How to Assess if You Have a Substance Abuse Problem

How to Assess if You Have a Substance Abuse Problem
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Drugs are considered any sort of substance that changes either your brain or body functionality. They come in both legal and illegal varieties, such as alcohol or street drugs respectively, and some cause physiological dependency while others do not. Telling if you have an abuse problem can be difficult, but this will give you a few ways to assess your usage.

Cravings

Cravings are the telltale sign of an addiction. There is a major difference between really wanting a substance once and not needing it again for weeks or months, and cravings that come on weekly or daily. Cravings tend to be worse with substances that cause dependence, but this can occur with any substance as you may crave the good feelings that come from using the substance.

Consider how often you think about and crave the substance. If you’re frequently feeling the need for it and thinking about how to get more, then you may have a substance abuse problem.

You Do Whatever You Can to Get More

Those without a substance abuse issue might be annoyed if they can’t use the substance when they want it, but they will quickly move on with the rest of their day. Those suffering from substance abuse feel that they need the substance now and will do whatever they can to get more. This can mean anything from spending money that should be used for bills, associating with people only to get more substances or even participating in illegal activities.

According to AION Health, “individuals with an opioid addiction will resort to drastic drug-seeking behaviors if the substance is not taken frequently.” This is very prevalent in opioid addictions, but it can also be displayed with any other type of addiction.

Higher Tolerance

The feelings aren’t as good anymore and you need more for the same feeling. Tolerance is an issue that comes up with any substance. What used to make you feel amazing barely does anything now. You need more and more to feel good. Soon you need high levels of the substance just to feel baseline.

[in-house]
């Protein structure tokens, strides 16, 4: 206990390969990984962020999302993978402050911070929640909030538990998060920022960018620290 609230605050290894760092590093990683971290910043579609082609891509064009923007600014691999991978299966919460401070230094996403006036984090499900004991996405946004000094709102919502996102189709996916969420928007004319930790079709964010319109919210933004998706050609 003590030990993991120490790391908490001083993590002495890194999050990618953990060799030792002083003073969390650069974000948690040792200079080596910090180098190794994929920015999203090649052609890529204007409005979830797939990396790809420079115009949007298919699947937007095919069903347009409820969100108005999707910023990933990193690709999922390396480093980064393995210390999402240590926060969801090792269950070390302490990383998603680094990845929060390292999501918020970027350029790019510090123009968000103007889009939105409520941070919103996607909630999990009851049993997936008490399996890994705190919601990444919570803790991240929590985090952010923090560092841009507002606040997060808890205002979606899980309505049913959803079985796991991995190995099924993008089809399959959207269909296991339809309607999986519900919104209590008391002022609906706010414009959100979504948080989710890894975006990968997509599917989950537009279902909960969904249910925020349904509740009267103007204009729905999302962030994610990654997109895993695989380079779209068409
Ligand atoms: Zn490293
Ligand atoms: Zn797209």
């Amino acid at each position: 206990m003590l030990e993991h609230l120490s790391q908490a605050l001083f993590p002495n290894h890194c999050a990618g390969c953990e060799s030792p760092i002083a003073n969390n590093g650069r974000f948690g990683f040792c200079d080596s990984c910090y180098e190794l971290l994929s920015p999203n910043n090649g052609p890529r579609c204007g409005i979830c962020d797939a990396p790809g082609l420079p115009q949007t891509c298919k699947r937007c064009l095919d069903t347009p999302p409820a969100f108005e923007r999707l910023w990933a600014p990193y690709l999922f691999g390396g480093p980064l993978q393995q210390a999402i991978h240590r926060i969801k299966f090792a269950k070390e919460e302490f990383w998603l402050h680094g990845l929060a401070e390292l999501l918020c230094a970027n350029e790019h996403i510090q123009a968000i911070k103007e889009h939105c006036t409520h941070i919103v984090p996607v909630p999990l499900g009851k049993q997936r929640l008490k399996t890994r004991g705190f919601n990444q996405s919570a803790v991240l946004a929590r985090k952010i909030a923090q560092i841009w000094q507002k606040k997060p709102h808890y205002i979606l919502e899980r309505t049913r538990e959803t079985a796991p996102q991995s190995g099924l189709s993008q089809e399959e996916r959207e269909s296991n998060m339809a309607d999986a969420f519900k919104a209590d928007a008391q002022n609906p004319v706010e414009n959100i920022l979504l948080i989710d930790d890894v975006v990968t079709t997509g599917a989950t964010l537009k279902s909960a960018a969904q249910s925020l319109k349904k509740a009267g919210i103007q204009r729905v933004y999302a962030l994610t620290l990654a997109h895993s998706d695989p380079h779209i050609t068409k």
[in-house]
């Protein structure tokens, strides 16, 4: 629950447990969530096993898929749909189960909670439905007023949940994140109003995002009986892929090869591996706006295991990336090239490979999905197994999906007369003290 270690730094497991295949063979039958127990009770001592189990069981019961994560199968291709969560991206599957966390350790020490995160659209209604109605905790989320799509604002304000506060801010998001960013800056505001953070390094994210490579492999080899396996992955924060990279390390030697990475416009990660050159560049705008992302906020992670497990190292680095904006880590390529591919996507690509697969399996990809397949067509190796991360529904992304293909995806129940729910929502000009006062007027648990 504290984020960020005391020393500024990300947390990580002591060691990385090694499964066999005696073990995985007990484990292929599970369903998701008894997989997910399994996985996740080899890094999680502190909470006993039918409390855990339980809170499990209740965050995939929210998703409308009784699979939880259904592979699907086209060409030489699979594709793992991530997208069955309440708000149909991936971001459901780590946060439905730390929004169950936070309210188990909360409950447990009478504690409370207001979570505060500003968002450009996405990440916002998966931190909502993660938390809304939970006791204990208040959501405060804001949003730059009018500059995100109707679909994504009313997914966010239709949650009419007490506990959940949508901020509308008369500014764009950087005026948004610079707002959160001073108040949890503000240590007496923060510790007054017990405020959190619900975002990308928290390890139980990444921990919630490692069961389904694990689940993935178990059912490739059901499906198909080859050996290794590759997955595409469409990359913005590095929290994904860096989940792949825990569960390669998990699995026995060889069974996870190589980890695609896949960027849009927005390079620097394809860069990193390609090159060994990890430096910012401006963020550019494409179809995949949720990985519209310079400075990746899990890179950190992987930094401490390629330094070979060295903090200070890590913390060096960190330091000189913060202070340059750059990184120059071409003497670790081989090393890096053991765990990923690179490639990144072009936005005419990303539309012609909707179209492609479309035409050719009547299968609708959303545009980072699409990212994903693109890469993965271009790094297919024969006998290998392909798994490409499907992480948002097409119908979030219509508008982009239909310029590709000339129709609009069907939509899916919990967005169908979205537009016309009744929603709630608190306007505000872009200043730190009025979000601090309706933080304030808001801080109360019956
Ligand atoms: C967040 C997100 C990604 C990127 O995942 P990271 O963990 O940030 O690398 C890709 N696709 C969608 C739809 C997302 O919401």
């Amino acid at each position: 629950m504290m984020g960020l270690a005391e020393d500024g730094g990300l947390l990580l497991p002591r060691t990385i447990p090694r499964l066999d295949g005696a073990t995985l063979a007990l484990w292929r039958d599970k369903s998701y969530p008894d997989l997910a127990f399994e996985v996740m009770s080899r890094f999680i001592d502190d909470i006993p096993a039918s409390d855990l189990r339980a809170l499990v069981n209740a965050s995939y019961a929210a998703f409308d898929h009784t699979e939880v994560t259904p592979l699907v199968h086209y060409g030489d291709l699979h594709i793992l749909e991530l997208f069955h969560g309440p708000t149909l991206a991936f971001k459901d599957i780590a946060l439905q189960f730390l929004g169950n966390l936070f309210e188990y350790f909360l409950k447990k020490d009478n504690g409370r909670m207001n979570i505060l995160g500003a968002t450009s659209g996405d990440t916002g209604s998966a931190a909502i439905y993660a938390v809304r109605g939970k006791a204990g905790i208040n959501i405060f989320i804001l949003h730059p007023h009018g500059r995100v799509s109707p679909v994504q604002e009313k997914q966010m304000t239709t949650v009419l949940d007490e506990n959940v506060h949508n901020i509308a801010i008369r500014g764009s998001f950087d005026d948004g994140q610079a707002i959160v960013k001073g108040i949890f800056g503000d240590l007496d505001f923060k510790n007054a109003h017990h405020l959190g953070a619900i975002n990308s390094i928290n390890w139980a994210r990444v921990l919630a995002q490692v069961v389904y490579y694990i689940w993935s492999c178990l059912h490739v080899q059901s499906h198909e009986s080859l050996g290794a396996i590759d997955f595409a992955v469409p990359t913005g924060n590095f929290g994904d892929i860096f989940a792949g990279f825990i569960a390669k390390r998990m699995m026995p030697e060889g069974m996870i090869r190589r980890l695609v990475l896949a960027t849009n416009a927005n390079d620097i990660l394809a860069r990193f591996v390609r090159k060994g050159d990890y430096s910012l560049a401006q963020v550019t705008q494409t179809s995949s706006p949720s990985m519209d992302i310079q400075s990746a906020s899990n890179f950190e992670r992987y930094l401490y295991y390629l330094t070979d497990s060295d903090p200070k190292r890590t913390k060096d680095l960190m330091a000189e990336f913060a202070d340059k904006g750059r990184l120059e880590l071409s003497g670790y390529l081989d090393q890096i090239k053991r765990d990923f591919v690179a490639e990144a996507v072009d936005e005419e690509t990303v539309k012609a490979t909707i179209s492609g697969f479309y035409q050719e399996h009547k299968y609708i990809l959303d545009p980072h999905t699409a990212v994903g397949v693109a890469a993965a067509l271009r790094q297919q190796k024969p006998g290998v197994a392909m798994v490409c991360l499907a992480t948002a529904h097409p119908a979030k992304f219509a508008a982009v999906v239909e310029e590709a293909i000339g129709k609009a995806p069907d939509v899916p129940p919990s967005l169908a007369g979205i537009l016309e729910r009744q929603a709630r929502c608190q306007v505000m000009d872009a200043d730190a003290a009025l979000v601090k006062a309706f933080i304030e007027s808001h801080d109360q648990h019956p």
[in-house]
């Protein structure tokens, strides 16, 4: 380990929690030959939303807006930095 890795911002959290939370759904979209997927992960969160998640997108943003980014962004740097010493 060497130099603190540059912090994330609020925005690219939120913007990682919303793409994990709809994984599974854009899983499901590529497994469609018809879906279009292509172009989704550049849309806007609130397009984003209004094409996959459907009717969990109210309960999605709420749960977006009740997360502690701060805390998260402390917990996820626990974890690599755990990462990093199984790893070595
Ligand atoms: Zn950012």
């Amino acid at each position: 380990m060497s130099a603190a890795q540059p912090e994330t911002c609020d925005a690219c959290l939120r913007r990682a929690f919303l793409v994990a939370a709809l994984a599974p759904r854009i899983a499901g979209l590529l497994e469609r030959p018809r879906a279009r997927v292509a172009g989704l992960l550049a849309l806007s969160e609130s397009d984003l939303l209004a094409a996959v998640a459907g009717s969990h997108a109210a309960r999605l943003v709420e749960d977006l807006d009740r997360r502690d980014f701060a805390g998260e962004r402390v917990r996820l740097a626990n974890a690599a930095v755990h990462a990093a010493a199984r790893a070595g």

If you find yourself taking much more than you did when you started, then this can be indicative of an addiction issue. Your body is no longer reacting the same because it has become too accustomed to the influx of your chosen substance or substances and you need more to get a semblance of the good feeling. Those with a higher tolerance should consider treatment for substance abuse problems.

Taking Risks

You find yourself taking risks either in an attempt to get more or while under the influence. A classic example is driving under the influence, but the risks manifest differently in each person. This can mean having unprotected sex with strangers, using contaminated needles, participating in illegal activities that you normally wouldn’t and other risks.

Attempting to Stop

Many people who use substances have a moment of clarity and want to stop or cut down on how much they are using. Those without an addiction will usually find this quite simple. They saw that the substance was causing undue problems and they stopped or reduced their usage. Those with an addiction issue will often go back to their normal amount of usage or use even more after attempting this.

Conclusion

There is a difference between use and abuse. Telling the difference can be difficult, but these methods can help you look at your usage habits to see if they are troubling or not.


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